Figure 4 shows a complete shuffle program built around a variant of Durstenfeld's algorithm. The shuffle loop of lines 16–18 fills array A[] from left to right by swapping into each position a random unselected entry. The loop invariant is that array entries less than i contain an equiprobably selected and equiprobably permuted subset of A[]. An unselected entry is chosen at random on line 17 by function U(), a replacement for random_number % range that uses rejection to avoid bias.

Zero Tolerance for Bias

Figure 4: Unbiased shuffle program


The body of U() on lines 4 through 11 merits close study. U() takes a 64-bit argument K that must lie in [1..232], a restriction enforced on line 6. The long argument allows callers to freely express the full range of reasonable ways to scale a 32-bit random number: U(1) returns zero; U(232) returns a raw (unscaled) random number; and any other value of the K argument returns a random number uniformly distributed on [0..K−1]. The endpoints of the scaling range require no special treatment. If the K argument were a 32-bit number, requesting a raw random number would be impossible.

Line 7 slurps raw 32-bit random numbers from stdin. Sometimes performance or other considerations recommend hard-wiring a particular random-number source or a fixed menu of sources. Postponing the choice until runtime, however, is more flexible and future-proof. That's why the GNU command-line shuffle utility "shuf" offers the option of reading random numbers from a file or pipe. Users may supply whatever random bits they please.

The rejection threshold on line 9 of figure 4 accepts as many random numbers as possible while ensuring that the modulus operation on line 10 yields an unbiased return value. A random number R is acceptable if it is drawn with uniform probability from a range that K divides evenly (without remainder), because then R % K is unbiased. Variable M equals 232 (line 5). Because integer division truncates, M / K on line 9 is the number of complete K-long segments that fit on the integer number line between zero and 232 −1 inclusive. The range of integers less than K * (M / K) divides evenly by K; any R outside this range must be rejected.

The approach of figure 4 isn't the only way to shuffle without bias. We can implement a one-to-one correspondence between integers in the range [0..N!−1] and permutations of N items. Then we simply draw from this range a single random number with uniform probability and map the random number to a random permutation. This alternate approach can be more frugal with entropy than the code in figure 4; it is implemented in the "unpack" program in the example code tarball. Finally, don't overlook the option of physical shuffling in situations where computerization is not a hard requirement. Casinos and lotteries continue to use physical random selection for good reasons.


Whence Randomness?

Random selection algorithms such as the shuffler of figure 4 require random numbers. How can we obtain suitable random numbers?

Pseudo-random number generators are useful for many purposes, but unbiased shuffling isn't one of them. The purpose of a PRNG is to "stretch" a small amount of true-random entropy into a larger quantity of ersatz random bits, which is reasonable if genuine entropy is expensive and the stretching does no harm. But as we've seen, PRNG-based shufflers are prone to bias caused by mismatches between the number of PRNG seeds and the number of permutations. These and other fundamental problems with PRNG-based shuffling are reviewed at greater length in a note included with this column's example code. If we don't use a PRNG, then we need not worry about the dizzying combinatorics of seed bias and the checkered history of PRNGs.[15,20,23]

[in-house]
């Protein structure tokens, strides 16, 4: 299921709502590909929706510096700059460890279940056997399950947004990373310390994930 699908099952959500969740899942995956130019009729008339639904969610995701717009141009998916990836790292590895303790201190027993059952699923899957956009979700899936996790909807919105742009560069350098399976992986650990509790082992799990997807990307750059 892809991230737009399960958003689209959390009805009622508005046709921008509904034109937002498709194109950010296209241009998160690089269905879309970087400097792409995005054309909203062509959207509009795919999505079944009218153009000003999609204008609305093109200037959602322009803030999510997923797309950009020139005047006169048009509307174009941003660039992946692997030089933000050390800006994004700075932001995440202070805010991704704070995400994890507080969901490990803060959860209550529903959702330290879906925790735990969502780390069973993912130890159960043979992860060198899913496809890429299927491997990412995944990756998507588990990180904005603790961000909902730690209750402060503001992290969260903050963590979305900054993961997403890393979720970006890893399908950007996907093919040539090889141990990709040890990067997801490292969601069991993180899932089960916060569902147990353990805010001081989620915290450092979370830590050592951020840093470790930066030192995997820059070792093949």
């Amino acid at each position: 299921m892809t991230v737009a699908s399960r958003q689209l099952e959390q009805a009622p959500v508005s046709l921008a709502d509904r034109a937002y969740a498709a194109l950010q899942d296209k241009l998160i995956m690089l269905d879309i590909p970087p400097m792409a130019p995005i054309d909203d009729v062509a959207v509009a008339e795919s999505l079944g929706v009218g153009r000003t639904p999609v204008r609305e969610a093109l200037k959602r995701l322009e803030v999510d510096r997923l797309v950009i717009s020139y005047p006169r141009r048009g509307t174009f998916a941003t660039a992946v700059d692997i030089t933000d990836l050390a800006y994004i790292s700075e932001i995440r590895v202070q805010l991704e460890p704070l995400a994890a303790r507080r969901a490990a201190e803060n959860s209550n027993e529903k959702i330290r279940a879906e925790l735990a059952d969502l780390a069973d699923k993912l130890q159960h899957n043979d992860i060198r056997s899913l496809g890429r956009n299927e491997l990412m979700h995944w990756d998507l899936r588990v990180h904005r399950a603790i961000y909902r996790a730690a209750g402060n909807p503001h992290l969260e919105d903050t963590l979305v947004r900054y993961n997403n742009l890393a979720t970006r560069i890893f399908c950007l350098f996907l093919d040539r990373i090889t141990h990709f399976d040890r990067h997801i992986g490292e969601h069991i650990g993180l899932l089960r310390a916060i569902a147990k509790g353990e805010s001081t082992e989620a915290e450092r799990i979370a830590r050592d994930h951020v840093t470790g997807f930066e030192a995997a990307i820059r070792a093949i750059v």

An unbiased shuffler can consume true-random bits directly, and the required quantity of random numbers is easy to calculate. For example, the program of figure 4 consumes, in expectation, at most 64 random bits per item when shuffling up to 232 items. The alternative approach of directly mapping a single large random number to a permutation requires, in expectation, 2 × ⌈log2(N!)⌉ bits of entropy to shuffle N items. Is it difficult to obtain this much genuine entropy nowadays?

True-random numbers are cheap and plentiful on many computers today. Many CPUs support the unprivileged RDSEED instruction, which extracts entropy from an on-silicon, crypto-grade, NIST-compliant, non-deterministic thermal noise source.[11] On Linux, check /proc/cpuinfo to see if your CPU supports it. RDSEED delivers tens of millions of random bits per second on middle-aged Intel servers. At that rate, a future draft lottery that shuffles individual citizens instead of birthdays could randomly permute the entire U.S. population without bias in minutes; parents of twins and triplets might prefer this to shuffling birthdays. True-random number generators are no longer high-end CPU features. Popular, cheap, and rugged Raspberry Pi single-board computers have featured true RNGs for at least a decade.[33]

Caveat: The history of true-random number generators is as troubled as that of pseudorandom generators. RAND Corporation's landmark 1940s true-RNG was a balky contraption.[3] In the 1990s three commercial true-RNG gizmos all failed Marsaglia's statistical randomness tests.[19] Recently the AMD implementation of RDSEED's partner RDRAND was utterly broken.[27] And whenever security is a concern we must ponder Ken Thompson's timeless advice about trusting anything designed and built by strangers: "Don't."[30]